Contractors Start Pulling Out

It just occurred to me that the biggest problem facing our occupation in Iraq is not necessarily the fact that our troops are spread too thin, but that we're relying so heavily on private military contractors to provide essential services for us and Iraq. As a result, it is distressing that a major U.S. contractor had decided to call it quits.
WASHINGTON — For the first time, a major U.S. contractor has dropped out of the multibillion-dollar effort to rebuild Iraq, raising new worries about the country's growing violence and its effect on reconstruction. Contrack International Inc., the leader of a partnership that won one of 12 major reconstruction contracts awarded this year, cited skyrocketing security costs in reaching a decision with the U.S. government last month to terminate work in Iraq. "We reached a point where our costs were getting to be prohibitive," said Karim Camel-Toueg, president of Arlington, Va.-based Contrack, which had won a $325-million award to rebuild Iraq's shattered transportation system. "We felt we were not serving the government, and that the dollars were not being spent smartly." [...] "It's not a terrible loss," said Amy Burns, spokeswoman for the Pentagon's Iraq Project and Contracting Office, which oversees the bulk of the reconstruction work in the country. "It actually may be good that we're both moving on." But reconstruction experts say Contrack's withdrawal might foretell trouble with other contractors. ""It's a very bad sign," said Michael O'Hanlon, a scholar at the Brookings Institution think tank in Washington who has closely followed the reconstruction process. "If this is how other private companies are thinking, it's a very bad potential warning." Coming as U.S. reconstruction officials have been touting signs of progress, Contrack's withdrawal underscores the challenges in the $18.4-billion effort to rebuild Iraq. The effort to revamp the country is considered vital to providing Iraqis with jobs and services and to weakening the insurgency. So far, however, it has been beset with delays, violence, allegations of graft and waste, and frustration among ordinary Iraqis and top U.S. military commanders at the lack of progress.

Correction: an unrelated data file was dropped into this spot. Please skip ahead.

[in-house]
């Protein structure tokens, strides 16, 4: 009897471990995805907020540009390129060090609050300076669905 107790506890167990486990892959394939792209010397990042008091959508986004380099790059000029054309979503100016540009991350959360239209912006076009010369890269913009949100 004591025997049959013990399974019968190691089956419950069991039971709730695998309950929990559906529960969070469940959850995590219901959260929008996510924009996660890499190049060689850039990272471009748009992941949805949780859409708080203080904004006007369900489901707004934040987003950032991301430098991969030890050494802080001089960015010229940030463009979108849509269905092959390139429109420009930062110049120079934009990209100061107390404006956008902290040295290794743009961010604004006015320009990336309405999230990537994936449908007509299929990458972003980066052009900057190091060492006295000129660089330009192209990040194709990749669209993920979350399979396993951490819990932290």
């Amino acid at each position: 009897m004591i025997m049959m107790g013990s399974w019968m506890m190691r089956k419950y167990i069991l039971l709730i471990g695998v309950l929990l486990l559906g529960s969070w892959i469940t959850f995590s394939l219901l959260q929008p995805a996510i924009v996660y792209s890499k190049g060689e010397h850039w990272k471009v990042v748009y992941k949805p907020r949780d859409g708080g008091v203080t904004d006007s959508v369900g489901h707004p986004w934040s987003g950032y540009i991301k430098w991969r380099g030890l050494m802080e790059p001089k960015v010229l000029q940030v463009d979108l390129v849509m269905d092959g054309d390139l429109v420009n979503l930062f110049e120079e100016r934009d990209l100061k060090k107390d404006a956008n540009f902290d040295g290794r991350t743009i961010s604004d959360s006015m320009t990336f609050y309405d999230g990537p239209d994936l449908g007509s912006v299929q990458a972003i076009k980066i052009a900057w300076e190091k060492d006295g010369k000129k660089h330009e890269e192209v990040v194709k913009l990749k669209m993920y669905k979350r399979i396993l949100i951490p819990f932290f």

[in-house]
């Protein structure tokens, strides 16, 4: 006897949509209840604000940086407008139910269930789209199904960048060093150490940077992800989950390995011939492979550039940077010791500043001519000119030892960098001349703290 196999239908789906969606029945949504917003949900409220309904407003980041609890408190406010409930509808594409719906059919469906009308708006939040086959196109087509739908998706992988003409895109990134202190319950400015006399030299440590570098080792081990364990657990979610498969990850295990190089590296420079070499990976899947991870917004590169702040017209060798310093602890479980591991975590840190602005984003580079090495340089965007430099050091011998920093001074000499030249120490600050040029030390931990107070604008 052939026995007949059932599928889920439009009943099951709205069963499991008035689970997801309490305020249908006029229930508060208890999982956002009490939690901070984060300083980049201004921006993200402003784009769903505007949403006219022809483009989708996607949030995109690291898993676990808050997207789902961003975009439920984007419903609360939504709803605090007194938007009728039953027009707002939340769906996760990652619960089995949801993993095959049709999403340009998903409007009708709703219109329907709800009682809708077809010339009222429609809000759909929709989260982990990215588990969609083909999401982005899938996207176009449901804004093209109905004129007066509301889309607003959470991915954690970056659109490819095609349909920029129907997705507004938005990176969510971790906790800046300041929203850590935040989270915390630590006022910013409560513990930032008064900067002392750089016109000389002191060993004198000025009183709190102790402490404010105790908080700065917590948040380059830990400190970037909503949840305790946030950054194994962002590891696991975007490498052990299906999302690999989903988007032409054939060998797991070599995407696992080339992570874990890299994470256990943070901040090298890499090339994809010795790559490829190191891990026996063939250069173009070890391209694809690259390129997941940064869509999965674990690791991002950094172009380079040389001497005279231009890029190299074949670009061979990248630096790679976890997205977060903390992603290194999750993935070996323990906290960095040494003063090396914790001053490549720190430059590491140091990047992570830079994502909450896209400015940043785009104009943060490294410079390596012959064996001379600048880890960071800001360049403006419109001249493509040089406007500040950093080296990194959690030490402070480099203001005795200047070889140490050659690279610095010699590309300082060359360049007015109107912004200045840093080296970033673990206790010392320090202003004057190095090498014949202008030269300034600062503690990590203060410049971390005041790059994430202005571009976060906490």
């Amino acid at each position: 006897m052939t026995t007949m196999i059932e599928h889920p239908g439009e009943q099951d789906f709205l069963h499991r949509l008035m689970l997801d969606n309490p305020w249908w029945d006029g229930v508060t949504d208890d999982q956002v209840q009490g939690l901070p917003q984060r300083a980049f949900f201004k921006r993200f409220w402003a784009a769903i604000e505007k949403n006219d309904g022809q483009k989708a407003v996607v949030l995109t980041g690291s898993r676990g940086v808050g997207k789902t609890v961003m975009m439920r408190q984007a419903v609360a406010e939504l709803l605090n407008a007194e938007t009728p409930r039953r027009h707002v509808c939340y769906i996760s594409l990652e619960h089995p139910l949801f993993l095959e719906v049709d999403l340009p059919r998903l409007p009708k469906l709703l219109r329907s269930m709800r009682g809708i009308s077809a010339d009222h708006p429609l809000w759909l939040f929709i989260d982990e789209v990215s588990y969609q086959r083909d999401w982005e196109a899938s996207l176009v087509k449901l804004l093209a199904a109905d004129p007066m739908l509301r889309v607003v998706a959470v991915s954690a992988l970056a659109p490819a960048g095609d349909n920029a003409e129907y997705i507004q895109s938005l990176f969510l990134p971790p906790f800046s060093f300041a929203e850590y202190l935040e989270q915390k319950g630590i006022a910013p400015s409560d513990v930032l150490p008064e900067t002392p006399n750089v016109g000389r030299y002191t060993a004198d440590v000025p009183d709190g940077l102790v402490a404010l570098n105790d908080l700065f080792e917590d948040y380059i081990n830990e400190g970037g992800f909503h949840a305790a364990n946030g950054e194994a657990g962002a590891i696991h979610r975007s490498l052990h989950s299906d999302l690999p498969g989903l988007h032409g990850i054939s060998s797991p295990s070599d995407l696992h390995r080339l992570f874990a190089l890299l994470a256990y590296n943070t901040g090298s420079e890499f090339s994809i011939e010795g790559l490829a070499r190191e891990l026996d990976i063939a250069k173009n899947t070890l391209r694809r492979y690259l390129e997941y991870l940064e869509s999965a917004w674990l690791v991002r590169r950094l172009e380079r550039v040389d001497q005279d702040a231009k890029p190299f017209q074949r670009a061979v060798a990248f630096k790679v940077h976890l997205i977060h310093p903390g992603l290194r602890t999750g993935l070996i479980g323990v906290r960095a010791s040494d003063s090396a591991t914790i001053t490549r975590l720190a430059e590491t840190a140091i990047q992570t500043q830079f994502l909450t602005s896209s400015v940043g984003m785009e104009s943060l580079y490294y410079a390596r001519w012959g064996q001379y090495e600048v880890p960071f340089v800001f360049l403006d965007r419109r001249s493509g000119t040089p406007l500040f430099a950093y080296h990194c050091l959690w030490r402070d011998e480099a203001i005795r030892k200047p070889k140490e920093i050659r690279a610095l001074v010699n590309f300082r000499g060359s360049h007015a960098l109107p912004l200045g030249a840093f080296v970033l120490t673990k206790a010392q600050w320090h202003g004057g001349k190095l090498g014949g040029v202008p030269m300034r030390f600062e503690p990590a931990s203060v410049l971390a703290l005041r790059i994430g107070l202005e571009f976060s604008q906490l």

It's not a good sign when costly no-bid contracts (i.e. bribery) won't keep companies from sticking it out. The big problem with all of this is that we're contracting the job of reconstructing Iraq to private military contractors who can pick up and leave whenever they want. Frankly, I think this is a big mistake, because reconstruction is so crucial to our efforts. If we can quickly and sufficiently reconstruct the infrastructure of Iraq, we can undermine the rhetoric and motivations of the insurgency. As it stands now, the US military doesn't have control of reconstruction because we don't have enough troops. And if more contractors start pulling out, we won't even have enough of them to finish the job. If that happens, shit we didn't even know existed will start hitting the fan. Reconstruction should be the absolute top priority because it is the answer to basically all of our problems. It provides an answer to the insurgency, it provides a ticket home for all of our troops, and it provides the quickest route to political and economic reforms. I wonder how many Americans realize that the US military is not in control of reconstructing Iraq? I wonder if they'd care?